Why large and diverse skeletons first appeared ca 550 Ma is not well understood. Many Ediacaran skeletal biota show evidence of flexibility, and bear notably thin skeletal walls with simple, non-hierarchical microstructures of either aragonite or high-Mg calcite. We present evidence that the earliest skeletal macrobiota, found only in carbonate rocks, had close soft-bodied counterparts hosted in contemporary clastic rocks. This includes the calcareous discoidal fossil Suvorovella, similar to holdfasts of Ediacaran biota taxa previously known only as casts and moulds, as well as tubular and vase-shaped fossils. In sum, these probably represent taxa of diverse affinity including unicellular eukaryotes, total group cnidarians and problematica. Our findings support the assertion that the calcification was an independent and derived feature that appeared in diverse groups where an organic scaffold was the primitive character, which provided the framework for interactions between the extracellular matrix and mineral ions. We conclude that such skeletons may have been acquired with relative ease in the highly saturated, high alkalinity carbonate settings of the Ediacaran, where carbonate polymorph was further controlled by seawater chemistry. The trigger for Ediacaran biomineralization may have been either changing seawater Mg/Ca and/or increasing oxygen levels. By the Early Cambrian, however, biomineralization styles and the range of biominerals had significantly diversified, perhaps as an escalating defensive response to increasing predation pressure. Indeed skeletal hardparts had appeared in clastic settings by Cambrian Stage 1, suggesting independence from ambient seawater chemistry where genetic and molecular mechanisms controlled biomineralization and mineralogy had become evolutionarily constrained.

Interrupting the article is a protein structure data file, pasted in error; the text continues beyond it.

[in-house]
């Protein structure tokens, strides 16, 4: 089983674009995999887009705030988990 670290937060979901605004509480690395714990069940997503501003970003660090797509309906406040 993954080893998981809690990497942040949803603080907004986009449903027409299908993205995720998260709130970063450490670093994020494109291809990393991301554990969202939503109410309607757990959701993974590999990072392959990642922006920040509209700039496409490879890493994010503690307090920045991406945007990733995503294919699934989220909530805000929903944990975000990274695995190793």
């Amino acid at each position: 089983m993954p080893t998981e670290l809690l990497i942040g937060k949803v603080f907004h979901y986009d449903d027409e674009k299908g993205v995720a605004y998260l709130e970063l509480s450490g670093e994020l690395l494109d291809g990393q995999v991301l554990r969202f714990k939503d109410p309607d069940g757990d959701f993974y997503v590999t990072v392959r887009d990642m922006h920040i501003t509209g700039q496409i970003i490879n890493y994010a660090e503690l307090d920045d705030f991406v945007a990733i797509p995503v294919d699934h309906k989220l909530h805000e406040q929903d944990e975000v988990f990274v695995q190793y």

- Received January 10, 2017.
- Accepted March 2, 2017.
- © 2017 The Author(s)
Published by the Royal Society. All rights reserved.